1. What a nice post on the meaning of space. I have a little story about space that involves you, which I hope is not too personal. When you were a graduate student going back and forth to Costa Rica, you usually traveled through Houston and we became a welcome stop. We loved seeing you, even when you were sick with the flu (we didn’t catch it). But part of this lovely tie was that you had stuff in our attic. When you came through you visited it, I imagine adding or subtracting, or just handling dear possessions not ready for the many moves of a grad student. Finally you graduated and moved on. But the dark green trunk that was yours stayed on. We didn’t mind since the attic was large. But when we were up there frantically screwing in hurricane ties before Hurricane Rita made landfall (farther east), the trunk caught my eye. Might you not, wherever you are, want some of the things in it? Would it be invading your privacy to actually open it? I guess I thought the privacy statute of limitations had passed and I opened it. I remember a floppy hat, some gym shorts, a pair of very warped tennis shoes and some more interesting things, including what looked like a diary or agenda, which of course I did not read. There were also some knick knacks that I thought might be of sentimental value. So I threw out the tennis shoes and the musty hat and packed up what was left in a solid little box about the size of two shoeboxes. This was taped up and brought downstairs to my study closet. Now what? I think it sat like that another couple of years until I had a USA address for you. Then I mailed it on. I recall you were glad and bemused to get it.
    What do we leave behind? What became of the field equipment, butterfly nets and the like, that we left at Hato Masaguaral in Venezuela? Other things we left at the Castillos in El Limon Venezuela. I might even have left some stuff at Rita’s outside Florence. I still discover things at my parents house. I just hope my things and my space work for me, not trapping me! They are worth thinking about, so thanks for the post and the memory.

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    1. Oh my gosh, I remember that! I remember receiving the package; I think I’d already forgotten that I’d ever left a trunk in your attic. 🙂 Especially when we live such mobile lives, we inevitably leave things behind. I hadn’t thought about that in terms of our “space” but you’re right; that’s part of it too. I still have some things that I need to gather up and bring back from Costa Rica, as well.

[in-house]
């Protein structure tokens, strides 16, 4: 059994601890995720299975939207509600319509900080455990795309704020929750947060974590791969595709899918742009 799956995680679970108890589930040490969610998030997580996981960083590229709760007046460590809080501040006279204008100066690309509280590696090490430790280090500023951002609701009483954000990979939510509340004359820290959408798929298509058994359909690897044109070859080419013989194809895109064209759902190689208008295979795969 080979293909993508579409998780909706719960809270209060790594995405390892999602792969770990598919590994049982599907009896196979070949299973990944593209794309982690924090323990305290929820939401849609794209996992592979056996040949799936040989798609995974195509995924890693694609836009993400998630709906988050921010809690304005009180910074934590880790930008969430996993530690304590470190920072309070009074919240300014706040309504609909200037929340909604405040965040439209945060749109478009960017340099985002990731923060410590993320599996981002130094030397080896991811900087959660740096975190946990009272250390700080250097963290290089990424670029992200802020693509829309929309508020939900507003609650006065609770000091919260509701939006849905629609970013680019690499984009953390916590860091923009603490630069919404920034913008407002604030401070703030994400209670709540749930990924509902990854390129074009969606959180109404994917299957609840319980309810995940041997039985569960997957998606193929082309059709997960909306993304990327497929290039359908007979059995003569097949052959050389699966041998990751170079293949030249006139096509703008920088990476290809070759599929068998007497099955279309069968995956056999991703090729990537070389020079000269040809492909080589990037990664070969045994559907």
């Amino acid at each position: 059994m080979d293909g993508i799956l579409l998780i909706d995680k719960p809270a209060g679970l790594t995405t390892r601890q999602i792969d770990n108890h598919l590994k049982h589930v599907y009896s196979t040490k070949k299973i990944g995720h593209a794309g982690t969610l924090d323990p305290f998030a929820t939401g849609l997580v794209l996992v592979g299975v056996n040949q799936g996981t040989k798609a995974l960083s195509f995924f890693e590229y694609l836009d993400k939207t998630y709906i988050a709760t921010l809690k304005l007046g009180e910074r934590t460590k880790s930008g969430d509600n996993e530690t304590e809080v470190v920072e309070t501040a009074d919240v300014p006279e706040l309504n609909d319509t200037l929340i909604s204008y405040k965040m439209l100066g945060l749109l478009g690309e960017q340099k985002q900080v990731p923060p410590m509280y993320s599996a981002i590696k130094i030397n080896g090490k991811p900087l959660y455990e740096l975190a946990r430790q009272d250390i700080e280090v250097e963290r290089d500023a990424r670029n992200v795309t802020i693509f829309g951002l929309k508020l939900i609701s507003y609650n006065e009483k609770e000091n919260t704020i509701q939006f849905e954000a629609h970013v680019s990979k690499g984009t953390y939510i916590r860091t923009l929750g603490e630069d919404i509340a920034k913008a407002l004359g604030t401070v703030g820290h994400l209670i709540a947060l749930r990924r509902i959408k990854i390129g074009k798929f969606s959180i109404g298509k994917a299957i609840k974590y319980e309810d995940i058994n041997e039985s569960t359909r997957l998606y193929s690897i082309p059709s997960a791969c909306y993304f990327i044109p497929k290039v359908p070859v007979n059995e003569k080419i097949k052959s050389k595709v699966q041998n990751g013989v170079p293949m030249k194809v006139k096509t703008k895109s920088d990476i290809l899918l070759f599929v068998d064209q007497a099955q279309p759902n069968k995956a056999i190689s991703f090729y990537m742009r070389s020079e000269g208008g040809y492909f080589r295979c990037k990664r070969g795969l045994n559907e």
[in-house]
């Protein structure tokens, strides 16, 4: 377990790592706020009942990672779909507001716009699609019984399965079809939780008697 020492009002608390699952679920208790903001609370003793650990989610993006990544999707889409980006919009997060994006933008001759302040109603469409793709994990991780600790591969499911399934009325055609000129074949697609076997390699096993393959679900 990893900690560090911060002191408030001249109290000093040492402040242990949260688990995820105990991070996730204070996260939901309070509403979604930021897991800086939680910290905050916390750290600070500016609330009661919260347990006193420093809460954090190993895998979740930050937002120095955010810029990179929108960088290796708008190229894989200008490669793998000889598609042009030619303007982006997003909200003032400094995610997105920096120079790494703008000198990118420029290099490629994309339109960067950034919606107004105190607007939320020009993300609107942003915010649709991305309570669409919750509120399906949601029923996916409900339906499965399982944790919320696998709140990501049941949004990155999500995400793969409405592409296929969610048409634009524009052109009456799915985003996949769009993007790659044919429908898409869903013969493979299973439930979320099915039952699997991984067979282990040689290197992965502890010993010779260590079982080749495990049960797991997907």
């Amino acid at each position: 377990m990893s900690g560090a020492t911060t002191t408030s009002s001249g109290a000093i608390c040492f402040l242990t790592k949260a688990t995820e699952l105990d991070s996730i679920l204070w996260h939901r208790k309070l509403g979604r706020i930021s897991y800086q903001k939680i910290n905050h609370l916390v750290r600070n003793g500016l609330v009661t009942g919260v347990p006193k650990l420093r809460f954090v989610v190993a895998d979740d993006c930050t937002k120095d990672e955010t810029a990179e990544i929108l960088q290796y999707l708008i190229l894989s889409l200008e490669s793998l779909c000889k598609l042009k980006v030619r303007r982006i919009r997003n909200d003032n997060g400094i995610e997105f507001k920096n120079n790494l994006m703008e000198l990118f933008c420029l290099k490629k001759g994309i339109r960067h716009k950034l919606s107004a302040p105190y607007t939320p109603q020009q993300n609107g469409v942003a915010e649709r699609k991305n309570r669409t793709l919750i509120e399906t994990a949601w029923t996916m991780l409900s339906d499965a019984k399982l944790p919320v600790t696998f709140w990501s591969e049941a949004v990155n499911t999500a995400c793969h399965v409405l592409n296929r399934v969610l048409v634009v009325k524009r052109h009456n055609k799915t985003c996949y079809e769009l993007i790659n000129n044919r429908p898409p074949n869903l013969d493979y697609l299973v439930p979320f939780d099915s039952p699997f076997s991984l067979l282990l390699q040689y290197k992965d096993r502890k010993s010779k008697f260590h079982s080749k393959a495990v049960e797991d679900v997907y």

I really felt this week like I started moving into this house all over again. It’s strange but also, I think, a good feeling to have.

      I’d like to go to St. Louis again soon, by the way. Maybe for the next ecology & evolution retreat?


  2. This reminded me of a time in my own life, when upon the exit of a man I had lived and loved with for 13 years. Reclaiming my bungalow was a way of defining myself moving forward. It was a joy filled process, despite the tears and sadness of letting go. I applaud you!

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  3. “taking care of him was replaced by taking care of my home” and, as you said, “home is where the heart is. YOUR heart. Yourself. You are caring for yourself by caring for your home. This is so wise, so tender and such rich advice for those of us married or single. Fill ourselves up by tending our homes rather than waiting for someone else’s stuff or life to make us feel “enough.”

    Thank you dear one.

    Liked by 1 person

  4. I am doing the same, I can’t get myself to move a thing or roll over to his side of the bed 😢 still hopeful but every day reality becomes more clear. I am very sorry that you are going through this pain.

    Liked by 1 person

    1. I’m so sorry to hear you’re dealing with a similar situation! It’s so hard, but all we can do is take it one day at a time. I’ve been through some very dark periods with this, but over the past couple of months, the skies have started to clear a little. It’s a pain we learn to live with, I think, rather than fully overcome. Many hugs and healing thoughts to you. Thank you so much for sharing.

      Liked by 1 person